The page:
The surprise resignation of Erik Solheim, the former United Nations Environment Program (UNEP) executive director, took effect Thursday with Tanzanian scientist Joyce Msuya tapped as acting director.
The departure of the Nairobi-based Solheim followed a UNEP audit that determined he was rarely in Kenya. A draft of the audit, leaked to The Guardian in September, showed Solheim traveled on 529 of the 668 days audited, spending $488,518 on flights, hotels and other expenses. That pattern was found inconsistent with UNEP’s leadership on carbon emissions reduction, and the climate goals UNEP promotes.
It also came amid other questions about his leadership style, and led some nations frustrated by the expenditures to withhold their contributions – a situation that threatened to add to UN financial woes. Solheim initially defended his work in raising UNEP’s visibility and mission, but he resigned on Tuesday.
“After deep reflection and in close consultation with the Secretary-General, I am stepping down,” Solheim said in his statement. “It is my most sincere hope that this proves to be in the best interest of UN Environment and the wider UN. Despite the challenges this moment brings, I also hope each of you will take pride in what we have achieved together.”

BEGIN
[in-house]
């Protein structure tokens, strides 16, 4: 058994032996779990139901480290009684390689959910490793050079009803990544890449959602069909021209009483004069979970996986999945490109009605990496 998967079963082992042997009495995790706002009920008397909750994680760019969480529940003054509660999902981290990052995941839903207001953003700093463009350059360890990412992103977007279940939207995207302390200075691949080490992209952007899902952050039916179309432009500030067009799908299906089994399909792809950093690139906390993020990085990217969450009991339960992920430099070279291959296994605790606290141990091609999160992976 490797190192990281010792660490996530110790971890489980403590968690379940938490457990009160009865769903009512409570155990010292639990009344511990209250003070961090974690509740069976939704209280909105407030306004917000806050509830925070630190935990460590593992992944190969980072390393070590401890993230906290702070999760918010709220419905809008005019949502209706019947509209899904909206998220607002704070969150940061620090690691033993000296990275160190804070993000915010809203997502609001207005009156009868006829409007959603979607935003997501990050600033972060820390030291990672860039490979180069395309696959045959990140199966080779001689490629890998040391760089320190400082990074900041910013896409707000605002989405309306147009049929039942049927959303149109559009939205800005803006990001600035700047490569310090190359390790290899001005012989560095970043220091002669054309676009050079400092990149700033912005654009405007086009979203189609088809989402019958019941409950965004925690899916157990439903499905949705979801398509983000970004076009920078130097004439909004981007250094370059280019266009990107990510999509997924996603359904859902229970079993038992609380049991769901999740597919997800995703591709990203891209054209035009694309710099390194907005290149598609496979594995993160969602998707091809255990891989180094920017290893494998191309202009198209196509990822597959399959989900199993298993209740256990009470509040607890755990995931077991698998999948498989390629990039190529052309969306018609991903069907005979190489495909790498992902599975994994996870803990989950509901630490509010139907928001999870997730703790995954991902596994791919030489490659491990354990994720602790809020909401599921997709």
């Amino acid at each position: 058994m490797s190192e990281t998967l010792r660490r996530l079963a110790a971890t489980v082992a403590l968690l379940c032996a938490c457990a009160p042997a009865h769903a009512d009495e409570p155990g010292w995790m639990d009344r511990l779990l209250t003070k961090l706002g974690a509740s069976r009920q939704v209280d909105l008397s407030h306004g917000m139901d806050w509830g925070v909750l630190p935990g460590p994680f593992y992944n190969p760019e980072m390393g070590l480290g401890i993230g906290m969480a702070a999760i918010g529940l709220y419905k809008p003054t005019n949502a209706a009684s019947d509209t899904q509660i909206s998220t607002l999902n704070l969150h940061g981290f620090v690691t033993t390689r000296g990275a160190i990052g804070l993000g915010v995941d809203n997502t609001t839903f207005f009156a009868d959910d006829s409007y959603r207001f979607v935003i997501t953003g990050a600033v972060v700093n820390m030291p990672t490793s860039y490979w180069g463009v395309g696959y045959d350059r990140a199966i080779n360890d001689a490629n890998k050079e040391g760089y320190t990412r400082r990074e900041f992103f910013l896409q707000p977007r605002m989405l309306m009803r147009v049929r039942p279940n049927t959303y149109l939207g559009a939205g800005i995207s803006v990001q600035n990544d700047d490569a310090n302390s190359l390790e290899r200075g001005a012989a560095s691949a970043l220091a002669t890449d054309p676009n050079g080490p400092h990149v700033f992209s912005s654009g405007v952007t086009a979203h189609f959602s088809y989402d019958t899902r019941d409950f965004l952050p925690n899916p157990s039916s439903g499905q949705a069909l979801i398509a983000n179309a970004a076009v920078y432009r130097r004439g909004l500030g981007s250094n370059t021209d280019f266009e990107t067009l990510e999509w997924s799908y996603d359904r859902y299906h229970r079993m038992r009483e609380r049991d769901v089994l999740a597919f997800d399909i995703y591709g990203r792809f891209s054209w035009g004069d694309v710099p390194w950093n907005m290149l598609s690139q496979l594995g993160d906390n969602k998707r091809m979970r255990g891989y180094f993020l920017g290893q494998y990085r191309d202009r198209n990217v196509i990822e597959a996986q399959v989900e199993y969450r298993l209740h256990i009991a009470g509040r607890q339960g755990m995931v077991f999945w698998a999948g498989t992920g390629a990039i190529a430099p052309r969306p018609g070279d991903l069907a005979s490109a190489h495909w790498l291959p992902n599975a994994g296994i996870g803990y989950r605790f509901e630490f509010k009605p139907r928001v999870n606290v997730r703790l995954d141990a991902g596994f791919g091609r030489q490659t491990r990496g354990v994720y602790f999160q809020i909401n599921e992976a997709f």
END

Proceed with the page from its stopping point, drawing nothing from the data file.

UN chief António Guterres accepted the resignation and named Msuya as the acting director. She was named deputy director in May after years at the World Bank Group, where high-level positions included head of the office in South Korea. She has extensive experience in Africa, Asia and Latin America.
Msuya, trained in Canada and Scotland, has a master’s degree in microbiology and immunology and a bachelor’s degree in biochemistry.